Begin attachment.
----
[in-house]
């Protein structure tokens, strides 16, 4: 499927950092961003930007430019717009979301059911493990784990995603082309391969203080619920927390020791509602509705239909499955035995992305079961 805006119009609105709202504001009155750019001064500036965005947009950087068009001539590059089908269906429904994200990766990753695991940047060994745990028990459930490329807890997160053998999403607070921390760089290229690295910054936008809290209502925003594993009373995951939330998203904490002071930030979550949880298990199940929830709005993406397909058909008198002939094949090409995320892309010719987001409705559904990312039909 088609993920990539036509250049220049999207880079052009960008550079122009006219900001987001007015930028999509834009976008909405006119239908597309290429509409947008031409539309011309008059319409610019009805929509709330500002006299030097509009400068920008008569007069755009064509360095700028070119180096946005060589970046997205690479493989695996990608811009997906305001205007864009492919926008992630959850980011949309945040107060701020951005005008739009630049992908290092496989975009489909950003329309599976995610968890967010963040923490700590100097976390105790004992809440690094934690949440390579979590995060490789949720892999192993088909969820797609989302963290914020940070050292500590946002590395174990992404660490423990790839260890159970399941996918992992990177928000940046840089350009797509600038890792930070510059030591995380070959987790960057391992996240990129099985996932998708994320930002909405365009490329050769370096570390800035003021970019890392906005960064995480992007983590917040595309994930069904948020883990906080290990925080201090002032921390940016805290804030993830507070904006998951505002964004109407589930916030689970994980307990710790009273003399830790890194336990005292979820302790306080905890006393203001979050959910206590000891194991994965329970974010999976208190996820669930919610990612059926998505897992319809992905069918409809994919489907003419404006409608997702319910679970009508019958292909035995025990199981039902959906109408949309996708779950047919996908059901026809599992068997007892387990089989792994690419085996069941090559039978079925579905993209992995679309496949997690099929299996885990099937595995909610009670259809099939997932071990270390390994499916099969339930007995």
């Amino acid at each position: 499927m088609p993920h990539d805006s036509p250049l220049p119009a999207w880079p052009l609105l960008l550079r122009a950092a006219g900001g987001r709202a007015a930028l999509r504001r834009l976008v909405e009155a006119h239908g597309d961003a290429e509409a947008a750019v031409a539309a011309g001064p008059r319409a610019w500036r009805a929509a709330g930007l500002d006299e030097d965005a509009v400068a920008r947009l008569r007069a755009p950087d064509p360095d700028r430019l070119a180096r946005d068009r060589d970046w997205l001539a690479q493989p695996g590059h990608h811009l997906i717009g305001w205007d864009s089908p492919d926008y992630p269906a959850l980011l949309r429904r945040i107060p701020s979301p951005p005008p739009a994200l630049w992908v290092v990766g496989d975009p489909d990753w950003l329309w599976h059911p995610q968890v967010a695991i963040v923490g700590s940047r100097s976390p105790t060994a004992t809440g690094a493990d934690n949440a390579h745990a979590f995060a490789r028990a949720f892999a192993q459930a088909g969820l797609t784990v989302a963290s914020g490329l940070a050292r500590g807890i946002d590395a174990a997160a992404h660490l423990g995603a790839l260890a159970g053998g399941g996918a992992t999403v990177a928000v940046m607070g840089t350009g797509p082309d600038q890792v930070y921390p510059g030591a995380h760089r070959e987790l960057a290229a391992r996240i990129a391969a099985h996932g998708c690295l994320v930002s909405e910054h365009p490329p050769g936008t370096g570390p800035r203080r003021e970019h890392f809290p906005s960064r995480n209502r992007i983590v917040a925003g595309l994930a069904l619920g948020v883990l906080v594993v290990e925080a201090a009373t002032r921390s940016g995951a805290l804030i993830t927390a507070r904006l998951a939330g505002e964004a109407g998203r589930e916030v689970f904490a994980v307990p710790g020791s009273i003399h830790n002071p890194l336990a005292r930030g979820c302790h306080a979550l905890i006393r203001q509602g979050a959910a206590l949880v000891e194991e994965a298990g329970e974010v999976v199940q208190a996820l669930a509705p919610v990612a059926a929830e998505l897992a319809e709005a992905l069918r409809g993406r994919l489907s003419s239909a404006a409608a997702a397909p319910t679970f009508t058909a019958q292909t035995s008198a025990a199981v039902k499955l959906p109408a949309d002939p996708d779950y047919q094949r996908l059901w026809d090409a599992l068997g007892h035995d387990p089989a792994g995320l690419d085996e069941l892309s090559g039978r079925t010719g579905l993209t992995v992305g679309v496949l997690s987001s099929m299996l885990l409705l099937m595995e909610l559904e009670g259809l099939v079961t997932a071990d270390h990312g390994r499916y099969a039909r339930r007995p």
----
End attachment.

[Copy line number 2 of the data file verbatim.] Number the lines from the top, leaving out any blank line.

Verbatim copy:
């Protein structure tokens, strides 16, 4: 499927950092961003930007430019717009979301059911493990784990995603082309391969203080619920927390020791509602509705239909499955035995992305079961 805006119009609105709202504001009155750019001064500036965005947009950087068009001539590059089908269906429904994200990766990753695991940047060994745990028990459930490329807890997160053998999403607070921390760089290229690295910054936008809290209502925003594993009373995951939330998203904490002071930030979550949880298990199940929830709005993406397909058909008198002939094949090409995320892309010719987001409705559904990312039909 088609993920990539036509250049220049999207880079052009960008550079122009006219900001987001007015930028999509834009976008909405006119239908597309290429509409947008031409539309011309008059319409610019009805929509709330500002006299030097509009400068920008008569007069755009064509360095700028070119180096946005060589970046997205690479493989695996990608811009997906305001205007864009492919926008992630959850980011949309945040107060701020951005005008739009630049992908290092496989975009489909950003329309599976995610968890967010963040923490700590100097976390105790004992809440690094934690949440390579979590995060490789949720892999192993088909969820797609989302963290914020940070050292500590946002590395174990992404660490423990790839260890159970399941996918992992990177928000940046840089350009797509600038890792930070510059030591995380070959987790960057391992996240990129099985996932998708994320930002909405365009490329050769370096570390800035003021970019890392906005960064995480992007983590917040595309994930069904948020883990906080290990925080201090002032921390940016805290804030993830507070904006998951505002964004109407589930916030689970994980307990710790009273003399830790890194336990005292979820302790306080905890006393203001979050959910206590000891194991994965329970974010999976208190996820669930919610990612059926998505897992319809992905069918409809994919489907003419404006409608997702319910679970009508019958292909035995025990199981039902959906109408949309996708779950047919996908059901026809599992068997007892387990089989792994690419085996069941090559039978079925579905993209992995679309496949997690099929299996885990099937595995909610009670259809099939997932071990270390390994499916099969339930007995």